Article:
Instructor: Herman Haverkort (office: HG 7.35)
Course dates: February to June 2012
(Registration for this course is now closed. Students who did not register are welcome to our similar course next year.)
Update 15 June: added the slides of the last three lectures.

Update 17 February: included most of the lecture schedule, most of the literature that needs to be studied, the answers to the prerequisites test
(use username "io" and password "io" to access the file), and some "small print" at the bottom (policies regarding attendance, grading, deadlines etc.).

Traditionally, the running time of an algorithm is analysed in terms of the number
of computational steps it performs (comparisons, additions, etc.). However, when working
with huge amounts of data that do not fit in main memory, the number of disk accesses
is much more important for the running time than the number of computational steps.
Even when the data fit in main memory at once, a significant part of the running time
of an algorithm that works on large amounts of data is determined by the way in which
the algorithm exploits the cache: data that is cached can be accessed much faster
than data that resides in main memory. Therefore it is important to design algorithms
for large data sets in such a way, that the data needed next is always likely to be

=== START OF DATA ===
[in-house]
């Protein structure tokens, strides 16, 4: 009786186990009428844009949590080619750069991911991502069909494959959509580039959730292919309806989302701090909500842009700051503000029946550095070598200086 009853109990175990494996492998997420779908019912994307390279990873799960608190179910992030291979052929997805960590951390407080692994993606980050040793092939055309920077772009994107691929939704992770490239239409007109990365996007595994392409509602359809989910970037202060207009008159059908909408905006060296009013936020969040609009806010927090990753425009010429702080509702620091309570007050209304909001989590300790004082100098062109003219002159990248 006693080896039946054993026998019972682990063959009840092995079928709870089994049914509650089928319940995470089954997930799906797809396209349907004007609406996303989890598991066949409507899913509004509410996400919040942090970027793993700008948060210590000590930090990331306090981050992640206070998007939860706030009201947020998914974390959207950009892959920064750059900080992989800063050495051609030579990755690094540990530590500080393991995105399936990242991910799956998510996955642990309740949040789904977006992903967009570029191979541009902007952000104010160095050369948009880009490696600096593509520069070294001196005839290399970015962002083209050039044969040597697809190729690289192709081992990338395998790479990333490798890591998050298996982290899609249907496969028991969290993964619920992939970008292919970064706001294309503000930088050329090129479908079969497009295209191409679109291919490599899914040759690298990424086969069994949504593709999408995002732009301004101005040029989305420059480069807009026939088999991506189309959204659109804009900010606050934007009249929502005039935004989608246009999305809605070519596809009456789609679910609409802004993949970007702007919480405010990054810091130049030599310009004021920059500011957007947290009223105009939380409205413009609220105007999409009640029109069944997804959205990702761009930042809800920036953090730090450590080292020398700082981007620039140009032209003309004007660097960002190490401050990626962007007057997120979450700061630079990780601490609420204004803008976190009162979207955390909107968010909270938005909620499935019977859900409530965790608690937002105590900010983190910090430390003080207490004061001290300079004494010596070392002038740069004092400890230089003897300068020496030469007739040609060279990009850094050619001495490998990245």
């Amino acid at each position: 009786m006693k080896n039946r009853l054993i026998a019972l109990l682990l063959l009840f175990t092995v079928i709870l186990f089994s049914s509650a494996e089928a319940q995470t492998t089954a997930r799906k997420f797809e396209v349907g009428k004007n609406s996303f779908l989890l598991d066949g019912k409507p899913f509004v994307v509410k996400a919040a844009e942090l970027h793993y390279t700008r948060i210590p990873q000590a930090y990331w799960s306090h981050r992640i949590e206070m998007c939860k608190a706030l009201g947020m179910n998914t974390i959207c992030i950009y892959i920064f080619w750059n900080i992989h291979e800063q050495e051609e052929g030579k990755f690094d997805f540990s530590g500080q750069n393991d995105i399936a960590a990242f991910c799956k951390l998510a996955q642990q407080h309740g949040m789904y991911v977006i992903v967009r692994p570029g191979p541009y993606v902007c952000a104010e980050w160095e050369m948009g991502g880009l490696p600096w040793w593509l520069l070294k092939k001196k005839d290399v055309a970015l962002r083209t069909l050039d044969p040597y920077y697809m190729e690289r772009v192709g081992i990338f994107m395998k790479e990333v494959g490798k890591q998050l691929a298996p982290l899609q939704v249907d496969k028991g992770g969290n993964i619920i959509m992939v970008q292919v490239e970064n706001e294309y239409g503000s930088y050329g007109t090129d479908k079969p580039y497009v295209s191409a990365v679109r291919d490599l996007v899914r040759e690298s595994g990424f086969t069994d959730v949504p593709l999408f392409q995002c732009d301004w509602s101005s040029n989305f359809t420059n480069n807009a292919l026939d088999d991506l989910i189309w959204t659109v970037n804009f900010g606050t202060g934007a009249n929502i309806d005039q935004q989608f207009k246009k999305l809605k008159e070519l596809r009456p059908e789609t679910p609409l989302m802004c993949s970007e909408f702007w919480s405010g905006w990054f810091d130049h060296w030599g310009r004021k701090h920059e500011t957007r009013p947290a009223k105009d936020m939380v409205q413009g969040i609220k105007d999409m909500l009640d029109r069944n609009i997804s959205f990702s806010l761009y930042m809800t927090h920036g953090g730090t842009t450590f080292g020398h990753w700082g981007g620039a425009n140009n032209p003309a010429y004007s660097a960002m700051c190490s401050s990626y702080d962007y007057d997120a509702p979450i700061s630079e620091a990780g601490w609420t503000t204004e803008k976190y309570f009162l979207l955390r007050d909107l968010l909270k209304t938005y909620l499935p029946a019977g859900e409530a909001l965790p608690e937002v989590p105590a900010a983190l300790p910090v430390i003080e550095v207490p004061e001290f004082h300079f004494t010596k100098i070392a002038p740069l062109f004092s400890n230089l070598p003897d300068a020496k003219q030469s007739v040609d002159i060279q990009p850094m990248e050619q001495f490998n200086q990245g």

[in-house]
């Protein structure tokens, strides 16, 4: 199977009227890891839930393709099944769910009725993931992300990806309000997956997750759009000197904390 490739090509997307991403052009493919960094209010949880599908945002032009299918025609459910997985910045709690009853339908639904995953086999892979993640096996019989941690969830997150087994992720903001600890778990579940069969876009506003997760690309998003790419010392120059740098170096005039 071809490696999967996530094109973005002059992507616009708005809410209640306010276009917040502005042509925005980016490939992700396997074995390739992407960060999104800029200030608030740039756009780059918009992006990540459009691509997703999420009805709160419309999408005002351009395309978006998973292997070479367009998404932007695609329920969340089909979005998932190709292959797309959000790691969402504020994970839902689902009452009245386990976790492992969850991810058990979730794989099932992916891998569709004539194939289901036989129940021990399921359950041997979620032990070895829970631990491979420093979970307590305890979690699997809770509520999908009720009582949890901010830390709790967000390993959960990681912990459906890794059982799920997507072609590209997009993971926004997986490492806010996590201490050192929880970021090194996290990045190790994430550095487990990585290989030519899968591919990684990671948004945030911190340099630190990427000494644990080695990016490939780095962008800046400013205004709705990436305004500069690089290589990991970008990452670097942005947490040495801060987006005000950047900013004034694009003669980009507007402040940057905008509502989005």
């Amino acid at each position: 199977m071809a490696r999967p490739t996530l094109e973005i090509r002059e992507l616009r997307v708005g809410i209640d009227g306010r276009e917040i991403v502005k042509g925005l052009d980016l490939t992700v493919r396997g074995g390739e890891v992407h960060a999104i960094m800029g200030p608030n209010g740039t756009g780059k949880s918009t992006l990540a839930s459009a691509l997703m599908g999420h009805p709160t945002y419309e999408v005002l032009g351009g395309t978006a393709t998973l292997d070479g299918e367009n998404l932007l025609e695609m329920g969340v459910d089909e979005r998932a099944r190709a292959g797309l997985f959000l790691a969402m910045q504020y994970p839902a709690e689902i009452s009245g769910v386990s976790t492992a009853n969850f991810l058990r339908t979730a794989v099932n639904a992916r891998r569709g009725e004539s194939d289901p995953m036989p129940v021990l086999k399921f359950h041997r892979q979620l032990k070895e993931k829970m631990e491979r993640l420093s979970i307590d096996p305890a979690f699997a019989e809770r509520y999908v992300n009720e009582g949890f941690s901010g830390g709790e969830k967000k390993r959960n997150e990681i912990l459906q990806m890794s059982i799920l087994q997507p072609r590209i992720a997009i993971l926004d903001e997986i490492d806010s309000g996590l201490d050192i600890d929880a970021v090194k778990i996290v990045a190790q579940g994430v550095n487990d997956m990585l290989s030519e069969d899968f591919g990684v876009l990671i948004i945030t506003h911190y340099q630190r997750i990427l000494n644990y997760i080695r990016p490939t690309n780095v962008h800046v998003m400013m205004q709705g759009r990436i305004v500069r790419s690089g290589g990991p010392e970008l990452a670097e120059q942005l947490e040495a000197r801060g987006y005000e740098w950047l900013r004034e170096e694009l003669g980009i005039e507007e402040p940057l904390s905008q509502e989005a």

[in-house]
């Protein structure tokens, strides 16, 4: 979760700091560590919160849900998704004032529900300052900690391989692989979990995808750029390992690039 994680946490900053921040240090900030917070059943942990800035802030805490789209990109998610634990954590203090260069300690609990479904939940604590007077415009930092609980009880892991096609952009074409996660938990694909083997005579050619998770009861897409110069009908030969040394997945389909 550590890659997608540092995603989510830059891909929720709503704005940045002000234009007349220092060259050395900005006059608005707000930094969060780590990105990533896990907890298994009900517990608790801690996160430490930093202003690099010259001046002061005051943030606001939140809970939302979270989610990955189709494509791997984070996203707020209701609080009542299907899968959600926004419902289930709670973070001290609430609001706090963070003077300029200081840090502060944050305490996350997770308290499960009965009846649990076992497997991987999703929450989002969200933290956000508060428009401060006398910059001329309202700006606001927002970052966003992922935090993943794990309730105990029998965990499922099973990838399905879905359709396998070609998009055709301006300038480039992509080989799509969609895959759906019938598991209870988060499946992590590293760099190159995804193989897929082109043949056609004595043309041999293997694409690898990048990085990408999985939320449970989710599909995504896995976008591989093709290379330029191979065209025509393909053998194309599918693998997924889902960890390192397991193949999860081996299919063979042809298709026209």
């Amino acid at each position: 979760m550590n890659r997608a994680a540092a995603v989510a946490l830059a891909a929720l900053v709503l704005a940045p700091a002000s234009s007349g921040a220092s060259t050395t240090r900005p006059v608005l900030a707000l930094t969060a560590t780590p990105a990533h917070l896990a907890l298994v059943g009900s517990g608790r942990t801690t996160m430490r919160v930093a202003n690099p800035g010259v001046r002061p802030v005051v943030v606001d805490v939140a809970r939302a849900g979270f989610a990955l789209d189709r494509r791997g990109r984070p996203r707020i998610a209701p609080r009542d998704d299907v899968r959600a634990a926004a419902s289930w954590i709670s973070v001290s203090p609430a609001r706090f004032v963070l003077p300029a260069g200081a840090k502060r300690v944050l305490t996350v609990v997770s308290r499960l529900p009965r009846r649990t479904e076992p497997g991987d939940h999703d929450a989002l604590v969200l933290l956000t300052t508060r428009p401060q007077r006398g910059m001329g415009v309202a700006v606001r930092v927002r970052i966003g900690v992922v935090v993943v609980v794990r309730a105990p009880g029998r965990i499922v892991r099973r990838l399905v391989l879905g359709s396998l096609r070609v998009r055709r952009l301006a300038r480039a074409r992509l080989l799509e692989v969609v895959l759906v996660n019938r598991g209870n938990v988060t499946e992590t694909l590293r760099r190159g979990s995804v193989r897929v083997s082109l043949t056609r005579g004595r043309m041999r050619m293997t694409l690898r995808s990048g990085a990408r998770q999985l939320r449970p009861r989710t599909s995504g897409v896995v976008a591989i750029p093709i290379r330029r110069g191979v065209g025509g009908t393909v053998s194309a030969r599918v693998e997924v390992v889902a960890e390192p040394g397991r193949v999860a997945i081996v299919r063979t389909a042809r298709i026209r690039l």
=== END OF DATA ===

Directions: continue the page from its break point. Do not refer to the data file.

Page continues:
data recently brought into cache.In this course we study socalled I/Oefficient
algorithms: algorithms and data structures that are designed in order to keep the number
of disk accesses or cache misses as small as possible. We discuss models for the design
and analysis of such algorithms, basic algorithms, data structures and paradigms, and
applications where I/Oefficiency makes the difference between algorithms that work and
algorithms that do not work in practice. Furthermore, we will see I/Oefficiency at work
in some simple experiments with huge data sets.
The course will make the students familiar with the basic concepts and techniques
for the design of I/Oefficient algorithms and data structures. The students will
learn to recognize I/Obottlenecks in algorithms, learn basic techniques to alleviate
such bottlenecks, and will get an idea of the orders of magnitude of the parameters
involved. The students will practice finding, reading, interpreting and explaining
advanced literature on the topic. Furthermore the course offers opportunities